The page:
1) Before Sayid was drowned in the temple's pool, Dogan warned Jack that "there are risks." I would presume that "infection" is the risk, or one of them. However, the properties of the pool has certainly changed. Also, I think it is obvious that the Jacobians in the temple were not expecting Sayid to come back to life. Therefore, I am going to say that the Jacobians think that this is what happened to Sayid. I don't think it is clear that this actually is what happened to Sayid, though it is certainly possible.
2) Based on how torture-y and poison-y the Jacobians become at the prospect of an "infection," I'd guess that either it is a very horrible thing for the person (thus a mercy-killing is in order), or a very dangerous thing for the tribe (suggesting a Nemesis possession), or both. So . . . this is something that has been going on for some time, and in fact it is something that we have observed with Rousseau's team. Remember that it was Rousseau who first brought up the idea of a sickness (ironically to Sayid), which had claimed her team. In the time-travel last year, we saw that happen, following a Nemesis-attack. It appeared to make the French team very murderous toward Rousseau, and thus she had to shoot them. Also, you test for it by covering the individual with that anti-smokemonster dust (I think) and then administering two tablespoons of torture. All this would seem to point toward the "infection" being essentially the same thing that we've observed happening with Locke and Christian and Yemi and others, in which the Nemesis assumed their forms.
3) On the other hand, the Nemesisizing of Christian and of Locke and of Yemi appears to be of a different kind, in that there is (in the case of Locke or Yemi) an observable-yet-separate dead body concurrent with the existence of the Nemesis version of the person. In the case of Christian, the body was never recovered, but the man had already been dead for a while. In the case of Sayid, that's still Sayid. There's not Sayid-esis walking around, while Sayid's dead body is still lying by the pool. It's just Sayid. So it would seem that the "infection" is something distinct from what I'll call Nemesis Assumption.
Riggstad had a great suggestion during a chat yesterday, to the effect that one that is "claimed" or "infected" is available for Nemesis Assumption. Thus, their soul is essentially scooped out, leaving them in some sort of feral state, until such time as the Nemesis has need of that persona. They also wouldn't need to be alive for this to work. This would fit in well with the idea of a person being "claimed." It's both the Nemesis possession AND the soul zombie theory, and it seems to fit. We shall see. For now, I'm sticking with it.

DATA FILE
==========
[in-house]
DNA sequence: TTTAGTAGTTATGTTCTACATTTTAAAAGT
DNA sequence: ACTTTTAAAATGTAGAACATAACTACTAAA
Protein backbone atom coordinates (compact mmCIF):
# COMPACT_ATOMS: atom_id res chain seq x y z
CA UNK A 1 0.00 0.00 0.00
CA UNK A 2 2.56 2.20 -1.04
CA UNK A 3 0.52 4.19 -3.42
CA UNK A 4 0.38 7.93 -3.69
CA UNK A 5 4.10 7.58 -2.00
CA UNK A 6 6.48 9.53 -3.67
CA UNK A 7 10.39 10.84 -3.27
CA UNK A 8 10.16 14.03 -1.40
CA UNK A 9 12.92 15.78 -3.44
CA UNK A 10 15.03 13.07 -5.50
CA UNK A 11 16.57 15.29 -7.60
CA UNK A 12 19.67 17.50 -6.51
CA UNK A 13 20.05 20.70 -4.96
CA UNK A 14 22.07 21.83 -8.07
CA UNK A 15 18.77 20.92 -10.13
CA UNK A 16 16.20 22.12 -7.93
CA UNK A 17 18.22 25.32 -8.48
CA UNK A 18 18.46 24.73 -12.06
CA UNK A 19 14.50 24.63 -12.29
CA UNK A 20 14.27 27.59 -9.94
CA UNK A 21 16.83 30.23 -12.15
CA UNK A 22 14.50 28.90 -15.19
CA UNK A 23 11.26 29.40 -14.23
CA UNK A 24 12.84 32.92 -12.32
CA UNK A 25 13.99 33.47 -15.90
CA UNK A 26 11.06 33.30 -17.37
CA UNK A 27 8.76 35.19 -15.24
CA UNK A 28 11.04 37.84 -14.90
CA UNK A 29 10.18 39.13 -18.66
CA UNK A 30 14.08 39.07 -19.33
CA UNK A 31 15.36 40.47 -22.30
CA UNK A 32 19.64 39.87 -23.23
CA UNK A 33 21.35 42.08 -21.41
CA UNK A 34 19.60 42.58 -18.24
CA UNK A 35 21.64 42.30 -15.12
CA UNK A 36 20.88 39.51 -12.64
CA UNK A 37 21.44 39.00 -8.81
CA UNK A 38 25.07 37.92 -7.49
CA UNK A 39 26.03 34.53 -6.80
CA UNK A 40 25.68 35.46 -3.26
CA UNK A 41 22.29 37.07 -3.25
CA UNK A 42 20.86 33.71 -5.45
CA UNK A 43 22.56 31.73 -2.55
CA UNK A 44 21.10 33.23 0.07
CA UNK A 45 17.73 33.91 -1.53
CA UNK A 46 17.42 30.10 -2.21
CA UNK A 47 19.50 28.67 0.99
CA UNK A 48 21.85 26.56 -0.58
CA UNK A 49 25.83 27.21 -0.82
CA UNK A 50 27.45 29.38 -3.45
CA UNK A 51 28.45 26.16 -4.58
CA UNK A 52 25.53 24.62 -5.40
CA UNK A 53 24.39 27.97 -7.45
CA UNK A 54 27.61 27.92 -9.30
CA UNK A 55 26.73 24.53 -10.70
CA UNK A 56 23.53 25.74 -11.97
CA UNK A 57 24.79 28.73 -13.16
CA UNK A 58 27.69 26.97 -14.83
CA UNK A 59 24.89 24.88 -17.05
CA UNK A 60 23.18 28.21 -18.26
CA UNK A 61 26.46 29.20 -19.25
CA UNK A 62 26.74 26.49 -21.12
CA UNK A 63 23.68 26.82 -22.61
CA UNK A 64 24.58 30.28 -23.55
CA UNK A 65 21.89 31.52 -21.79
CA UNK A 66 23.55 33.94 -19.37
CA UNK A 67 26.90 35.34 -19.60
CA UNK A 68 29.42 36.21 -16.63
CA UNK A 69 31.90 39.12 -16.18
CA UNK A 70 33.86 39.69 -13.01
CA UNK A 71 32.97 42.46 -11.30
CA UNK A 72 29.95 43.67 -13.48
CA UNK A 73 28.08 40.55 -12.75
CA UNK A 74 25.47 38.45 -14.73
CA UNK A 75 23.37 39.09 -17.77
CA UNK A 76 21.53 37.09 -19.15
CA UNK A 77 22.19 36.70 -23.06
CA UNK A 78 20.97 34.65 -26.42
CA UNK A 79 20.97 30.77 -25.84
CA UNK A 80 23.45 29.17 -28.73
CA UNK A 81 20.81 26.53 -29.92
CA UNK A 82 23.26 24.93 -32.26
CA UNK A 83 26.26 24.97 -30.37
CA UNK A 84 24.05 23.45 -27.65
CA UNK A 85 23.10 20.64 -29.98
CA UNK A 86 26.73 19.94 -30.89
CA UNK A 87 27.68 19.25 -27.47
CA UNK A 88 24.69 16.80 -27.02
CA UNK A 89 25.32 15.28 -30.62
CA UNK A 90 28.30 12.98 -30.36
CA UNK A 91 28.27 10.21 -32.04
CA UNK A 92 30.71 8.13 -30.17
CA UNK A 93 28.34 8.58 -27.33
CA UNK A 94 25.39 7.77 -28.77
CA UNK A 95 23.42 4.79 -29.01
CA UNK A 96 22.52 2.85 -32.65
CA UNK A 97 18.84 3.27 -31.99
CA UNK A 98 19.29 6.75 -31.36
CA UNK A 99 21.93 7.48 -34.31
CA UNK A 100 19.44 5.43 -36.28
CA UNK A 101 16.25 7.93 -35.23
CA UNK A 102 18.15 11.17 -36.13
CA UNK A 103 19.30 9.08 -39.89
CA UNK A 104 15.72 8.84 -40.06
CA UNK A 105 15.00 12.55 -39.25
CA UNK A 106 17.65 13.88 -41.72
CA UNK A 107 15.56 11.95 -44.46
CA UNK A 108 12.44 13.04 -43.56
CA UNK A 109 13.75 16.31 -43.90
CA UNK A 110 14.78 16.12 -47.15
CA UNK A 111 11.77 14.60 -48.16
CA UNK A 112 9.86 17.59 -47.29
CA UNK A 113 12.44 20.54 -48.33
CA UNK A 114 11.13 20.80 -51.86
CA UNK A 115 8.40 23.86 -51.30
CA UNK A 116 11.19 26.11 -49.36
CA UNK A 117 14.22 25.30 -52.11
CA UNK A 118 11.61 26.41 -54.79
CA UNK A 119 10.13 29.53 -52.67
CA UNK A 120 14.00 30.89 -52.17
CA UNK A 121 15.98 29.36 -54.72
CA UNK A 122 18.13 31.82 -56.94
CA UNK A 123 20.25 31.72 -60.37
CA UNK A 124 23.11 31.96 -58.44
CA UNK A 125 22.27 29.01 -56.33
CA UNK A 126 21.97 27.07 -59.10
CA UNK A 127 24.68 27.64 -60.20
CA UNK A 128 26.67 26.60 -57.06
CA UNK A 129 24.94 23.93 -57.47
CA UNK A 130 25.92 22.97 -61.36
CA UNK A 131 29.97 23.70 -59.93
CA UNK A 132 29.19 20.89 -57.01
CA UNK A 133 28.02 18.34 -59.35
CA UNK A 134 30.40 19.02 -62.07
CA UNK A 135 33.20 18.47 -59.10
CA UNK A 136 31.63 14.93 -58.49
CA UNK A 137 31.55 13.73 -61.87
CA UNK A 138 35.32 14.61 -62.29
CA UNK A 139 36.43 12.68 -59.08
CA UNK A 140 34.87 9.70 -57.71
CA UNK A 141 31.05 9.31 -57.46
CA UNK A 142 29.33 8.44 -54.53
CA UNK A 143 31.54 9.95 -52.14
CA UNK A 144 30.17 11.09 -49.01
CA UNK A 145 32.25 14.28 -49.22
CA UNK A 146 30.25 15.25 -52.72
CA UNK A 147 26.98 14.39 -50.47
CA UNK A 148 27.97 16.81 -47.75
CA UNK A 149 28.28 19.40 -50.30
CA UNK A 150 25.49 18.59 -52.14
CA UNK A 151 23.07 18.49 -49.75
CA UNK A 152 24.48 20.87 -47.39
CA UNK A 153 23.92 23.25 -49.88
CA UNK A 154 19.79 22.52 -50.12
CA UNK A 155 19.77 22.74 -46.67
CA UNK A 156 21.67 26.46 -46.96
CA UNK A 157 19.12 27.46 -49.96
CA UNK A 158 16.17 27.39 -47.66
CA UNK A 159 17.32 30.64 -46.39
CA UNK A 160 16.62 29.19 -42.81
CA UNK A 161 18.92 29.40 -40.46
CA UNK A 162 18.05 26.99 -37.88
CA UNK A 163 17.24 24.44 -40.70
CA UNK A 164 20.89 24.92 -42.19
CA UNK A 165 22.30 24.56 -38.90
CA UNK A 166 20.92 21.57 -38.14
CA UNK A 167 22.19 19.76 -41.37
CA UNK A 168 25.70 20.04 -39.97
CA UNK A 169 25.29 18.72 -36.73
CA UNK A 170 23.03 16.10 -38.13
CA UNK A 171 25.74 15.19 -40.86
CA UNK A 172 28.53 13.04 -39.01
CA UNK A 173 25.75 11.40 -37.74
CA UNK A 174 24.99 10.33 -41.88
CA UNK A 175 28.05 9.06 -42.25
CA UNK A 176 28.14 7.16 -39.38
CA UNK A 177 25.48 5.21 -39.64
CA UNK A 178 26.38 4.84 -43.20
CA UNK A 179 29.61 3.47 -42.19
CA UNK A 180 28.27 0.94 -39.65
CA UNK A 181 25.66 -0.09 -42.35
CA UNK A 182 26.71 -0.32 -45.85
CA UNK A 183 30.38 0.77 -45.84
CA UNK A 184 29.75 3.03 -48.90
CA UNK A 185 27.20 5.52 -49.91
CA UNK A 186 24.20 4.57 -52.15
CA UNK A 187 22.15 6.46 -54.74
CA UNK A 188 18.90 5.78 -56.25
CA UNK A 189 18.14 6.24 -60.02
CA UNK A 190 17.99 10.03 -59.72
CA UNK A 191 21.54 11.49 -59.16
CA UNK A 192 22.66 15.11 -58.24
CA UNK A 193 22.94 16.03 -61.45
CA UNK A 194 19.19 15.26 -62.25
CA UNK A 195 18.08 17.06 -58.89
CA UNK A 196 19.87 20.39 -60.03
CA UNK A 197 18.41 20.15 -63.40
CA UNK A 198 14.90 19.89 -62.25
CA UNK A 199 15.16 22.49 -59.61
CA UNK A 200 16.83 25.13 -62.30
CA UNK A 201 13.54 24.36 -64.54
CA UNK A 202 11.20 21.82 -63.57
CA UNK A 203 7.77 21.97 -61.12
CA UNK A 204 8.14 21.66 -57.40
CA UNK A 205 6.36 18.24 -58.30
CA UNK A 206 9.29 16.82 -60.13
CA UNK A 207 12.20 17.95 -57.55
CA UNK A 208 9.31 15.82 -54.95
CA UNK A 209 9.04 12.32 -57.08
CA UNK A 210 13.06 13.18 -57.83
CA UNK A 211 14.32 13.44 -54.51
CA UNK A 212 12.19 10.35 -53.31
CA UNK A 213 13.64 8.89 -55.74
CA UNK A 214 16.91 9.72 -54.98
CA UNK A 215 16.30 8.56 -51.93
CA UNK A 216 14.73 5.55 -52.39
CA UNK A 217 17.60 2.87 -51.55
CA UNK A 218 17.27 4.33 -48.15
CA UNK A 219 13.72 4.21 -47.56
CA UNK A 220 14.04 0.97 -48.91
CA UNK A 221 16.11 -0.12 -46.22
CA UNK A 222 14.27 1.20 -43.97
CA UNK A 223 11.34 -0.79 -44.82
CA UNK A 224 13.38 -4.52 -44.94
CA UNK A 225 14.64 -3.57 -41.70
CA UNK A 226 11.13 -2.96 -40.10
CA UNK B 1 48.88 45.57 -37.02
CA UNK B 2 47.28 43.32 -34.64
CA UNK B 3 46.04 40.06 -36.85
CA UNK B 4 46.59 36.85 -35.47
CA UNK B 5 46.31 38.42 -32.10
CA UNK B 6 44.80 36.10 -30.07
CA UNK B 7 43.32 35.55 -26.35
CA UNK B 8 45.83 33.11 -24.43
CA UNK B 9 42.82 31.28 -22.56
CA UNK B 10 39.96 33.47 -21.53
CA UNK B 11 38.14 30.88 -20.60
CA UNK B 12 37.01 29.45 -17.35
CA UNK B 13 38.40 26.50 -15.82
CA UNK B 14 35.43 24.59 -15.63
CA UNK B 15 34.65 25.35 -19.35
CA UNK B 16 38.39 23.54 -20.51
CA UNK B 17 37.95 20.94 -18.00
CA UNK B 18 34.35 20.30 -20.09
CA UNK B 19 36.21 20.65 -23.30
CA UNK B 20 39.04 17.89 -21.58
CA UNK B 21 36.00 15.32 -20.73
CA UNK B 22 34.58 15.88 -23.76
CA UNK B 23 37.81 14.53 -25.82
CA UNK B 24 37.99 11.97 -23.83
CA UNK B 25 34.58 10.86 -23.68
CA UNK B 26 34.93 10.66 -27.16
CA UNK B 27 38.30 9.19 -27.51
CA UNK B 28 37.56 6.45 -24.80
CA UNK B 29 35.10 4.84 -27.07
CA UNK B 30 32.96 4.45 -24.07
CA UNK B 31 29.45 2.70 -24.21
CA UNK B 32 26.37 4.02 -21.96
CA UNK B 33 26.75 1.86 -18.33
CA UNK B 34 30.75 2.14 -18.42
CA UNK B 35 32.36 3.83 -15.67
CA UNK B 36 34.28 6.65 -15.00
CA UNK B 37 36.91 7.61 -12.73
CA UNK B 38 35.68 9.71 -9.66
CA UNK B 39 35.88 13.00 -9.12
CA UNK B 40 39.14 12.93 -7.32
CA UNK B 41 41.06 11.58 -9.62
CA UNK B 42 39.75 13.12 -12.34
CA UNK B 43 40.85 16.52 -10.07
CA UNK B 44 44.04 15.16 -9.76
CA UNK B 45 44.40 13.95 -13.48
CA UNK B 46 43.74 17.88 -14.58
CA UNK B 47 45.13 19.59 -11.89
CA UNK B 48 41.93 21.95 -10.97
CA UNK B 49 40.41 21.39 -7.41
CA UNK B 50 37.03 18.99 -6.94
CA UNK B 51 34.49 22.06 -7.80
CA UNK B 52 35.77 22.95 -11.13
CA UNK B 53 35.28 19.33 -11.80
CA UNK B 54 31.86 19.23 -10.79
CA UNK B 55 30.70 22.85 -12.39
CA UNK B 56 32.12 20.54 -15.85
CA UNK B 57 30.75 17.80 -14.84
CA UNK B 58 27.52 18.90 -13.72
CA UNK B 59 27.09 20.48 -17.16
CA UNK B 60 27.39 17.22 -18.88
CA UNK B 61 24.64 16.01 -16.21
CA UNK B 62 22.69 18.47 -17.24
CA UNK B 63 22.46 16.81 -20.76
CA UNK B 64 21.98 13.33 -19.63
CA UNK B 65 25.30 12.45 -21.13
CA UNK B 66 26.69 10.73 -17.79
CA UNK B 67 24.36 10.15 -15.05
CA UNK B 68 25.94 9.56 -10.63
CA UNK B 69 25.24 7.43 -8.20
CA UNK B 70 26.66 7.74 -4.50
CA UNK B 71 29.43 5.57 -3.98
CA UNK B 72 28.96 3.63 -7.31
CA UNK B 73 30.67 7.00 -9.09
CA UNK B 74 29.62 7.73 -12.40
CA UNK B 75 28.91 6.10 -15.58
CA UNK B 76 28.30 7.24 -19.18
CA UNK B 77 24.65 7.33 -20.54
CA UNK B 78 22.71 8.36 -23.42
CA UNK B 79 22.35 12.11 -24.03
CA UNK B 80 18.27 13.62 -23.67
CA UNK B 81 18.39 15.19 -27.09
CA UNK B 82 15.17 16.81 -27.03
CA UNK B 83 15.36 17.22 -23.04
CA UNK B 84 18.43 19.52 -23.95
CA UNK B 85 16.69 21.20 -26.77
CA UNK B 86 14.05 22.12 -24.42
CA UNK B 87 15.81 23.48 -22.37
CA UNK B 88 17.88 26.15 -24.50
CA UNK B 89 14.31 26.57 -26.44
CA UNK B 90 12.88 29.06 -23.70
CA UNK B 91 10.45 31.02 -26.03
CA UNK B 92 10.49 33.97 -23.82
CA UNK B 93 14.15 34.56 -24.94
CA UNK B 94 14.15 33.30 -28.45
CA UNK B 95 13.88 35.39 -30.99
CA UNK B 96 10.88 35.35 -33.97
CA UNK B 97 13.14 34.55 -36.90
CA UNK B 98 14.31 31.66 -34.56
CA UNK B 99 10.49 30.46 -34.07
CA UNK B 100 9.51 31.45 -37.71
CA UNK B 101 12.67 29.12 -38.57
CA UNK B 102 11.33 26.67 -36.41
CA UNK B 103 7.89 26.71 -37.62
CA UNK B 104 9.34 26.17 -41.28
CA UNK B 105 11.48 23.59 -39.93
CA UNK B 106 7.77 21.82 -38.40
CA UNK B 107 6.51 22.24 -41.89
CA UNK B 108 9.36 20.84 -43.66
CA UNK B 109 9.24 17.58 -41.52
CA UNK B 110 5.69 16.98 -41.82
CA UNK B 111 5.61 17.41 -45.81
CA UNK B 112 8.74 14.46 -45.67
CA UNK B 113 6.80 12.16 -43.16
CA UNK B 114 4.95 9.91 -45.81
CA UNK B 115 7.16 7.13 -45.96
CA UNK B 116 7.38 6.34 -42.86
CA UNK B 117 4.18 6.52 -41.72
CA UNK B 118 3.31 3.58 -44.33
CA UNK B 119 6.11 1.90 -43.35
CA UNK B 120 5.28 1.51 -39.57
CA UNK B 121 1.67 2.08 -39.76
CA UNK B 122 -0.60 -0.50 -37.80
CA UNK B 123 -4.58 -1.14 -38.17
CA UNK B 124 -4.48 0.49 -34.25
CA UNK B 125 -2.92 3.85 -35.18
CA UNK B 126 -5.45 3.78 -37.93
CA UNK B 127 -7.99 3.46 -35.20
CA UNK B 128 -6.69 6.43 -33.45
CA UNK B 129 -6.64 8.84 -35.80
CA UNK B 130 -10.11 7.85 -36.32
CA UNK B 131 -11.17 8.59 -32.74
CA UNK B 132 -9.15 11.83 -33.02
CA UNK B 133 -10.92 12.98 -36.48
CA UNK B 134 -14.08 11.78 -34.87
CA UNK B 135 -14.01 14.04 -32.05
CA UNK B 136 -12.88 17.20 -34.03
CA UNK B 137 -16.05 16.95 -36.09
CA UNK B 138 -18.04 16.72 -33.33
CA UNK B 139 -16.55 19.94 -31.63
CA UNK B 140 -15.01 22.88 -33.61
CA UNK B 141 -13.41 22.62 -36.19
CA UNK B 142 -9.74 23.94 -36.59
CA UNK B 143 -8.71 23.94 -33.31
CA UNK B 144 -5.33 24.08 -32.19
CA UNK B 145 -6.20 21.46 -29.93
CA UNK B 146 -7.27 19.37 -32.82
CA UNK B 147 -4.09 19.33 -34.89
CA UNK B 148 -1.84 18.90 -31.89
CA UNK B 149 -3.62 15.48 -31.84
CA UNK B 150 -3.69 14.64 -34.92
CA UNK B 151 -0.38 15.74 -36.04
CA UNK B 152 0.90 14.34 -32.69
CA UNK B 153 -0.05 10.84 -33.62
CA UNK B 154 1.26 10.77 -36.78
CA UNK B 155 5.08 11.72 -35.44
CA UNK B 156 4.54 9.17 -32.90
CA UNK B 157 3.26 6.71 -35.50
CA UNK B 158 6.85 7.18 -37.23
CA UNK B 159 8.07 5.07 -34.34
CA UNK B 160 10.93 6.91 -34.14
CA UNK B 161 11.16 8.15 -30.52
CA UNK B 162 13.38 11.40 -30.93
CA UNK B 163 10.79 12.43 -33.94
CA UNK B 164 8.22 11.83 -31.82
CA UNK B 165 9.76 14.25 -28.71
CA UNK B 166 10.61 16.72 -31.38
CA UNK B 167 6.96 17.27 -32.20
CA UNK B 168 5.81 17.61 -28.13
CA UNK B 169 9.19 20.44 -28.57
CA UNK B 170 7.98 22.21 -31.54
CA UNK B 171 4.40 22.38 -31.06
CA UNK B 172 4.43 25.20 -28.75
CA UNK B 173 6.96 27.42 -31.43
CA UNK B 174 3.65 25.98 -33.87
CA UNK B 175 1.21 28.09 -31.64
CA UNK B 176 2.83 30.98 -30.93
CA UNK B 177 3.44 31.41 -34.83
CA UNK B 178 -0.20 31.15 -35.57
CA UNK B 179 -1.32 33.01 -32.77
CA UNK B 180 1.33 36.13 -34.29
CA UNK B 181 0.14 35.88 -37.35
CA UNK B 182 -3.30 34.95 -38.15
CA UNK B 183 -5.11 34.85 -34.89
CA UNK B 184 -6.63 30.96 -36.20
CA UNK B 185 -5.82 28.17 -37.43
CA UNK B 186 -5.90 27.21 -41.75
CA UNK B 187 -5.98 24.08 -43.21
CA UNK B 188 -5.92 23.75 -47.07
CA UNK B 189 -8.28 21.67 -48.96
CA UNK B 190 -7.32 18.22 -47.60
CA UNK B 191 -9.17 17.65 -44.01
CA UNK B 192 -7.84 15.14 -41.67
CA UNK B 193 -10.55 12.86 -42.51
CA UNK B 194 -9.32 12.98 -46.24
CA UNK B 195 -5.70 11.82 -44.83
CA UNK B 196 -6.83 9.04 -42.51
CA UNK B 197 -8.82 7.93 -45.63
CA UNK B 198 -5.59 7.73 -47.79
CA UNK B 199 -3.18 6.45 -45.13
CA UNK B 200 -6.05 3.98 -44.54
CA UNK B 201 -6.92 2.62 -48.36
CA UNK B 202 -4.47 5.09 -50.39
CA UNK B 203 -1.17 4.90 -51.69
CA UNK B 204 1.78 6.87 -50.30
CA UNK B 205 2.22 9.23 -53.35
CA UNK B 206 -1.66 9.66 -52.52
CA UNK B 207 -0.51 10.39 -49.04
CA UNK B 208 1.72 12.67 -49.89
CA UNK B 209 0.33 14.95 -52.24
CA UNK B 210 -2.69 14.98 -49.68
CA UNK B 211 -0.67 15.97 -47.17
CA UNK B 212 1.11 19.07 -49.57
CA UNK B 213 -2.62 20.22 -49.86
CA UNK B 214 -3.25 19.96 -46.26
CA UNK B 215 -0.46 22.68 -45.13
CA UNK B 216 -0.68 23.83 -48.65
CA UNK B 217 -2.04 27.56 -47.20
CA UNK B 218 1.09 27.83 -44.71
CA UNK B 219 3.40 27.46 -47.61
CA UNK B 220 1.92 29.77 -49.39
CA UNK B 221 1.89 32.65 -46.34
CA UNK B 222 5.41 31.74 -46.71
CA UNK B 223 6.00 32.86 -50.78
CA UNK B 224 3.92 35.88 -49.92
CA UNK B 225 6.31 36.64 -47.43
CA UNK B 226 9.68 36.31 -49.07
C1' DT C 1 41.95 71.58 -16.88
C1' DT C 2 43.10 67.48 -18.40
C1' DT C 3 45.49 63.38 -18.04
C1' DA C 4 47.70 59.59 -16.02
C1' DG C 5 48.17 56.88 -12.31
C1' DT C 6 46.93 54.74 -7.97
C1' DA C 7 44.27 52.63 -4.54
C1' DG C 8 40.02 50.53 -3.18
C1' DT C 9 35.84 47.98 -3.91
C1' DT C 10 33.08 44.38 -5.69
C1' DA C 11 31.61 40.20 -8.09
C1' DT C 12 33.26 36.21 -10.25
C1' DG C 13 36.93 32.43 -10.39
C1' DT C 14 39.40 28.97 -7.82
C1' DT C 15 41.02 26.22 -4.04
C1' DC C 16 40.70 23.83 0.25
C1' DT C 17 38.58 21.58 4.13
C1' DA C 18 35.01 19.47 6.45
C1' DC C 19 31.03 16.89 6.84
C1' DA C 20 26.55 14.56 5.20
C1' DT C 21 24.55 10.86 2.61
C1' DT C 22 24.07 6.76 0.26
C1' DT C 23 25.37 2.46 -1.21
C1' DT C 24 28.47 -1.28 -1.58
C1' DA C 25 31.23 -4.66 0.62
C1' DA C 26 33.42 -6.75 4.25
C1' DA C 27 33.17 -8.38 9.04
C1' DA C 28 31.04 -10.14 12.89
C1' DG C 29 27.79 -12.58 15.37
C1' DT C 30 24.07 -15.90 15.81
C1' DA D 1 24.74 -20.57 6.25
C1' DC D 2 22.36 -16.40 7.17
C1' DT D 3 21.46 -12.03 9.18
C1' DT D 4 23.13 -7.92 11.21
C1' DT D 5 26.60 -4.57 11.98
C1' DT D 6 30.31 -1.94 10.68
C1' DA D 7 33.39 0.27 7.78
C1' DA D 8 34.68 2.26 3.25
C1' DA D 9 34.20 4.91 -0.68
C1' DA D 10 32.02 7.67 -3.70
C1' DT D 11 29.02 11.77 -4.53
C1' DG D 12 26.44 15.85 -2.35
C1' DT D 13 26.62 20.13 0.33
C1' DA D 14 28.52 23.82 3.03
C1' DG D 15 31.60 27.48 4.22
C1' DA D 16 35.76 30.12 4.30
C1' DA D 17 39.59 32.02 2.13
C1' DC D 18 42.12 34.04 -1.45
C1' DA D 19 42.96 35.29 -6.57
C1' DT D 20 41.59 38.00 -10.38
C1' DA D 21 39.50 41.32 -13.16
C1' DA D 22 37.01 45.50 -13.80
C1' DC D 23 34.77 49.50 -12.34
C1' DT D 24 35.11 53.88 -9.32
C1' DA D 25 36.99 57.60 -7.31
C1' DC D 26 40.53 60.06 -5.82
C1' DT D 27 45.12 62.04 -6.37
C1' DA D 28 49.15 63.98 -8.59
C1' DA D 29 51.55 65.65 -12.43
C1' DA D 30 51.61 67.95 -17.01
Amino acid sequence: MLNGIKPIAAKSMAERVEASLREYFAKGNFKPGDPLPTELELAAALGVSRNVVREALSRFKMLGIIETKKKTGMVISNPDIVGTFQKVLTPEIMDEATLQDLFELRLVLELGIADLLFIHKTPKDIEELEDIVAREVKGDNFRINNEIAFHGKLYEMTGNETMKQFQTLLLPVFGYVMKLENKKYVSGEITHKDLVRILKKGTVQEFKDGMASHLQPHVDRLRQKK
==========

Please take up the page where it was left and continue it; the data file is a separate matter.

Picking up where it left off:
If that is the case, is it possible that the cabin ringed by Smoke B Gone® dust was to keep the Nemesis out and the remains of some specific and important "infected" individual in?
4) I think given that we now know that "infection" is a previously-observable (if not common), we'd do well to think back over various characters of the island, and consider which of them may have been "claimed." Here are the main candidates.
Claire. I think this one is obvious, since it was baldly stated by Dogan to be the case. So when did she become infected/claimed? I would guess it was when she was killed in the mercenary attack upon New Otherton. The only problem was, the temple water clearly was not involved. Perhaps the whole water table of the island is Jacobish. Whatever "infection" looks like, we'll want to watch Island Claire closely. One thing that's clear: "infected" doesn't mean dead, and it doesn't mean you lose your ability to reason -- at least enough to set some pretty sweet booby traps.
Rousseau. The parallels between infected Claire and Rousseau have been so clearly and specifically drawn that it is hard to imagine that Rousseau wasn't infected. If that's the case, were her fellow team-mates among the infected, or were they trying to kill off her crazy dangerous infected self? Or, perhaps, they were all infected. This might explain why Widmore and the Jacobians sent Ben to kill her. If Rousseau was infected and her team wasn't . . . well, Rousseau was the only one who didn't go down to the temple following the Nemesis. Also, if Rousseau was "infected" then infection doesn't even mean losing your emotions or affection for those you love. It's getting confusing. We're missing something, but we are close to something big.
Ben. Richard Alpert warned Kate and Sawyer that, if Richard healed the boy, he'd "lose his innocence." Clearly, Ben got dunked in the pool. Was he somehow "claimed" at this point? If so, how was this hidden? WHY was it hidden? I think it is safe to say that the Jacobians aren't comfortable with a living "infected", much less one in leadership. But, you know, it would explain all the evil.
Widmore. What exactly is the nature of the schism between these various factions of Jacobians? Perhaps it is the infected versus the non-infected.
Locke. Locke's obviously been Nemesis Assumed at this point. However, presuming the Riggstad Corollary is correct, when was he "claimed"? I keep going back to Season 1, when Locke met the Nemesis and emerged, secretive and filled with purpose about the island, willing to obey what "the island wanted", even if it meant attacking his fellow survivors. It may have been then. Does Locke's "claimed" status explain why Christian-esis couldn't help busted-leg Locke down by the broken time wheel?
My final thoughts? This was a set-up episode. Move the pieces, set things up for something awesome. Miles is hilarious. Josh Holloway is an excellent actor. Kate is really dumb. And guilty.
Oh, and one other thing. When Lennon-glasses goes back to tell Dogan about Sayid's resurrection, he says, "It's" alive. Not "he."